Once again, you can see the Rule of Thirds is very prevalent in this tank. What’s more, you might notice the scale that’s present in this aquascape.
1. Large focal stone(s)
Using larger stones in tanks is a great way to use not just the horizontal space in the aquascape, but also the vertical. That’s important, so I’ll repeat it:
Using larger stones makes use of the vertical space in your aquascape. These are what we use.
This is the most common problem I see in beginner tanks: they’re making relatively good decisions about substrate, plant placement, and fish selection, but their hardscape simply isn’t using the full tank.
The stones or driftwood aren’t large enough to make use of the open space above the substrate, and so everything ends up looking like a low, ‘squat’ layout. If you do need some pointers on driftwood then perhaps our post on the best aquarium driftwood for sale will help you out.
2. Substrate size
Substrate size can play a huge role in the appearance of your tank. That’s why you see almost all professional Aquascapers using the ADA powder type topsoil. (We personally recommend this particular type of substrate (see more info at Amazon). The small granules lend a greater sense of scale between the hardscape, aquatic plants, and substrate.
If you have the budget to use powder-type, do so. Just remember: it’s a top coat, not a substrate you should be creating depth with.
3. Smaller accent stones
Beginners almost always forget these stones. While it’s sometimes hard to get these from stone purchases (sellers only include the large/medium stones), it’s important to incorporate these to create variance in your hardscape.
It’s important in hardscapes to think as if it’s in nature: large stones aren’t by themselves. There’s almost always a few smaller stones around it that have either chipped off, or been pushed up next to it. The same should be true of your Aquascape: place smaller stones naturally in the tank to create a natural look.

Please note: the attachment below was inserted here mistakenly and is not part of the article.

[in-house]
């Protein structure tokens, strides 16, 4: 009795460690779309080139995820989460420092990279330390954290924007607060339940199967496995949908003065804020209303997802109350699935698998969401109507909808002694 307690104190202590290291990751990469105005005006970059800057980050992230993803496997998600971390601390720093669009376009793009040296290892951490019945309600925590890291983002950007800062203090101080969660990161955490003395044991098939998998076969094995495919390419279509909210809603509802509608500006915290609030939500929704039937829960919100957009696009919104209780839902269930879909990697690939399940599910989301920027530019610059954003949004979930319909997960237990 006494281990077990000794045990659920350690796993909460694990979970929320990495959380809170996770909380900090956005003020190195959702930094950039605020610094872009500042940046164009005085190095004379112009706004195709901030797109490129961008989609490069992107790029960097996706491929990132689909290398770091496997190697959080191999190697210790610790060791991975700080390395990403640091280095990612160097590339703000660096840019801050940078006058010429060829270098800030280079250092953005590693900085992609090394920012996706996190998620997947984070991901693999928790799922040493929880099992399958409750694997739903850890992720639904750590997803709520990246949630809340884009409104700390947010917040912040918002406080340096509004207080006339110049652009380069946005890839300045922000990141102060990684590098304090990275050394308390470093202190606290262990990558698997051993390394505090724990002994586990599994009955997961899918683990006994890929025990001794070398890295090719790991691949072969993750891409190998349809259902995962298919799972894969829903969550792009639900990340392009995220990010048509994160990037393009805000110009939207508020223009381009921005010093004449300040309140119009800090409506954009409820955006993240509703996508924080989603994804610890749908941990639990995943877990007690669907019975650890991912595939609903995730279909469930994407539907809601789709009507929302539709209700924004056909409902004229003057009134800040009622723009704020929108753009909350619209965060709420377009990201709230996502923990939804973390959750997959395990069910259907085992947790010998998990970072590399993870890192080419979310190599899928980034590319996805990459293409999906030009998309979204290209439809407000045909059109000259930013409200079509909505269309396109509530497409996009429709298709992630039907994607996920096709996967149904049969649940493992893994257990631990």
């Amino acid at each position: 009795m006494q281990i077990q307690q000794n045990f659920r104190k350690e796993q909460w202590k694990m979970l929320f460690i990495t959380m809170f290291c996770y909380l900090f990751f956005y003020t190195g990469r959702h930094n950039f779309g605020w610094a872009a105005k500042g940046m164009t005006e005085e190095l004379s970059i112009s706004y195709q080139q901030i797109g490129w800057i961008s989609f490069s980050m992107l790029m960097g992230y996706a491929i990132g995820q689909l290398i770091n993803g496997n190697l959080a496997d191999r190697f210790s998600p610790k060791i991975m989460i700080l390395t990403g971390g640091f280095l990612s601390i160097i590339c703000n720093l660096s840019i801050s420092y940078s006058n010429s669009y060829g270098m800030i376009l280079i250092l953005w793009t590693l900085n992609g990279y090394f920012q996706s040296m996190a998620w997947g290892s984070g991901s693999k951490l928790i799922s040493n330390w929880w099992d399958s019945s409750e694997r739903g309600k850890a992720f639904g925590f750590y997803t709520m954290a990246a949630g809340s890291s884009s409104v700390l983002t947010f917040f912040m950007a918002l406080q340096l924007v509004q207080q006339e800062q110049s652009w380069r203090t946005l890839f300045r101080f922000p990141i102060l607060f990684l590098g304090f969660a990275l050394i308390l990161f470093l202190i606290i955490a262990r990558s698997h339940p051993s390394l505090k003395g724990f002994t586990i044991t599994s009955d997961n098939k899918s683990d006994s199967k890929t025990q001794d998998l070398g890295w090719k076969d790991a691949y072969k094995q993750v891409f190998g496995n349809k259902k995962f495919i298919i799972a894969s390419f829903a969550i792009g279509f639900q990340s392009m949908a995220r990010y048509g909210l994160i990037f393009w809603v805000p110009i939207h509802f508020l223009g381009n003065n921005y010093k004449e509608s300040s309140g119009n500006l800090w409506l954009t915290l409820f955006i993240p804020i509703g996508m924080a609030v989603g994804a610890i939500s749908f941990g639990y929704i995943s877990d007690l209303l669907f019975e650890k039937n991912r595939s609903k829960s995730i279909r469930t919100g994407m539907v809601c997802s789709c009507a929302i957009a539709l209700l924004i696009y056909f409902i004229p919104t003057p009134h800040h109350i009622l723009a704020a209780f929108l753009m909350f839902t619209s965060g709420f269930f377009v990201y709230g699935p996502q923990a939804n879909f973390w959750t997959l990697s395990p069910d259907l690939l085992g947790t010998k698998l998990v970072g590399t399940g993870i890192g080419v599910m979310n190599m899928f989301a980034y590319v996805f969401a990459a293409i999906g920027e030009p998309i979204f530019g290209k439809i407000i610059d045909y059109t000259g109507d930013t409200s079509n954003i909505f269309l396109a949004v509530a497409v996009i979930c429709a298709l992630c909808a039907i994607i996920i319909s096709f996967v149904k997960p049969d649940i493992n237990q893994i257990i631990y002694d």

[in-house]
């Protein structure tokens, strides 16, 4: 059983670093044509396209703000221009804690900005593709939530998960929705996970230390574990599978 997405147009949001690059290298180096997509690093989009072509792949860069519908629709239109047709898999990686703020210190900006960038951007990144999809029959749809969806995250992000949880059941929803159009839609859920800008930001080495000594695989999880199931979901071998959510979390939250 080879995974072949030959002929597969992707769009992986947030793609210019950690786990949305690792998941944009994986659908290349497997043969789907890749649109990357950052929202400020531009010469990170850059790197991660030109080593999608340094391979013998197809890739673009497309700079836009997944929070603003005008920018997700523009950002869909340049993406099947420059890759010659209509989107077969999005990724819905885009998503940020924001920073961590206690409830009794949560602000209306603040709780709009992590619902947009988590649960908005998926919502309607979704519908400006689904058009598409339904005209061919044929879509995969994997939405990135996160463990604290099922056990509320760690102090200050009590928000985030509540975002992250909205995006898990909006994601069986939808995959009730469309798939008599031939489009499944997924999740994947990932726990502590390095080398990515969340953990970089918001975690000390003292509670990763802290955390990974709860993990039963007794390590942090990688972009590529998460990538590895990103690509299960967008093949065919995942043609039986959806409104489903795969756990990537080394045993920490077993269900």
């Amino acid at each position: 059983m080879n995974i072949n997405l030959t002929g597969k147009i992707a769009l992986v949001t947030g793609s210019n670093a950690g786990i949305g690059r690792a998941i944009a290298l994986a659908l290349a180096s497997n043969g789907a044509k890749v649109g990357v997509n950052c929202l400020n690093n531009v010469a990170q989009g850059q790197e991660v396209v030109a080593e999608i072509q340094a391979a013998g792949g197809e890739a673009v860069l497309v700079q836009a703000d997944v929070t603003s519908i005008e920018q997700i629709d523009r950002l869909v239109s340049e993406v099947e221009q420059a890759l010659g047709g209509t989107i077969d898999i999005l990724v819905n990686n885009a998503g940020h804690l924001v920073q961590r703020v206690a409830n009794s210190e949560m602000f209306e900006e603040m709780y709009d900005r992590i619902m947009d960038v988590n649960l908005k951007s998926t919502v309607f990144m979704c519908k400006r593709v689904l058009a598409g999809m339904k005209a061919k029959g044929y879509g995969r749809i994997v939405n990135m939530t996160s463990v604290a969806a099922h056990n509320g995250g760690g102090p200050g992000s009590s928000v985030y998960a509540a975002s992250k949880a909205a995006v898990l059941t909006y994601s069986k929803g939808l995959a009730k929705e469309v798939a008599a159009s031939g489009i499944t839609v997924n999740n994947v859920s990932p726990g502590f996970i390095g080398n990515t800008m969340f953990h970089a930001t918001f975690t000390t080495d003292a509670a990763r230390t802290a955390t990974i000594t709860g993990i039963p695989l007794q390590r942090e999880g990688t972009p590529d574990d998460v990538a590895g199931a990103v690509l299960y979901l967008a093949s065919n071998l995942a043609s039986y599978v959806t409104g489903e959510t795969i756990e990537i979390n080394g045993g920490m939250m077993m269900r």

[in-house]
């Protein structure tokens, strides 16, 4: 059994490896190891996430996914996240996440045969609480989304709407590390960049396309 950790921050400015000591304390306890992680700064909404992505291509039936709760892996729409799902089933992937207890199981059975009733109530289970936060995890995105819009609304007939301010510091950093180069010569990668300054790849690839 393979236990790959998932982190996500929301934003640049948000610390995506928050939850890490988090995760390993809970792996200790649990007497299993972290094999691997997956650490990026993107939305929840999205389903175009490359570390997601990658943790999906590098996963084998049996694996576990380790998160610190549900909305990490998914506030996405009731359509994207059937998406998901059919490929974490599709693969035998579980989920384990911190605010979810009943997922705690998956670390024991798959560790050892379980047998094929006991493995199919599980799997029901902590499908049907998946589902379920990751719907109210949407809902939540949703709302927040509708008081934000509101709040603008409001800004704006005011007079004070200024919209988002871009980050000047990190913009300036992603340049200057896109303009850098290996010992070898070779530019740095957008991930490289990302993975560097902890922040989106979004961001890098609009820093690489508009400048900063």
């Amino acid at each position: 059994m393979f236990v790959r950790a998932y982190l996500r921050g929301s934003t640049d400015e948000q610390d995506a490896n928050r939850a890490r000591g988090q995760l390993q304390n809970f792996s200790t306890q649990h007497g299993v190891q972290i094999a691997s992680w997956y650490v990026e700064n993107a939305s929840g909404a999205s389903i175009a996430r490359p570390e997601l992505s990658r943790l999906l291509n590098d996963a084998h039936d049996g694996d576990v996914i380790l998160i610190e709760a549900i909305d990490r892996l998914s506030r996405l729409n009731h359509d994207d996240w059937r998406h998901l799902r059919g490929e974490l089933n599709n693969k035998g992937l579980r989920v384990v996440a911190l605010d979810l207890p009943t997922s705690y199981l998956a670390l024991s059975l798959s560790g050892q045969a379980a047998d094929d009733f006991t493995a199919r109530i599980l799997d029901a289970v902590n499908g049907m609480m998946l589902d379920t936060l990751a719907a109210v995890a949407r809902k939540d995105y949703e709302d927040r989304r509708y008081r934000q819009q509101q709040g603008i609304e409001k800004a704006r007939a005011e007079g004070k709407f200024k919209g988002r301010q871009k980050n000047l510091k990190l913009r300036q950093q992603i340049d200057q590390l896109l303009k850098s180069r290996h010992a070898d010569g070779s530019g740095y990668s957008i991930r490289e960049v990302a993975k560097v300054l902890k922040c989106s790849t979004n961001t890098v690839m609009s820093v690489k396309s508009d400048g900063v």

This is a subtle principle, and it’s not always found in many of the Aquascaping Tanks you’ll find on Aquatic Gardeners. The basic premise of this principle is this:
If everything is emphasized, nothing is emphasized.
Which basically means that if you’re putting a ton of variation in your aquatic plants, substrates, and hardscapes, it’s going to create a busy tank that has too much contrast.
However, choose two aquatic plants that differ greatly (in color, for example), a one-color substrate, and one stone type—then you’ll have the beginnings of a great tank.
The green box
There’s a danger with most aquascapes to become what I call the ‘green box’. Essentially, your tank has almost no contrast, and so it becomes a ‘green box’ to most viewers. (A box with some green, underwater plants.)
The easiest way to avoid this is using all the aspects of your tank (the substrate, hardscape, and aquatic plants) in such a way as to show differences between your chosen materials. If you have lots of green plants that grow quickly, choose one vivid red plant (Like this Dark Red Ludwigia Plant). that’ll be placed next to your focal point.
If you need some fish suggestions, we have put this a post that covers the easiest fish to take care of.
Different Styles of Aquascaping
What is really cool about aquascaping is that there are many different styles you can adhere to. You can make ones that look like natural forests, jungles, biotopes, and so much more.
Let’s take a look at the most popular types of aquascapes.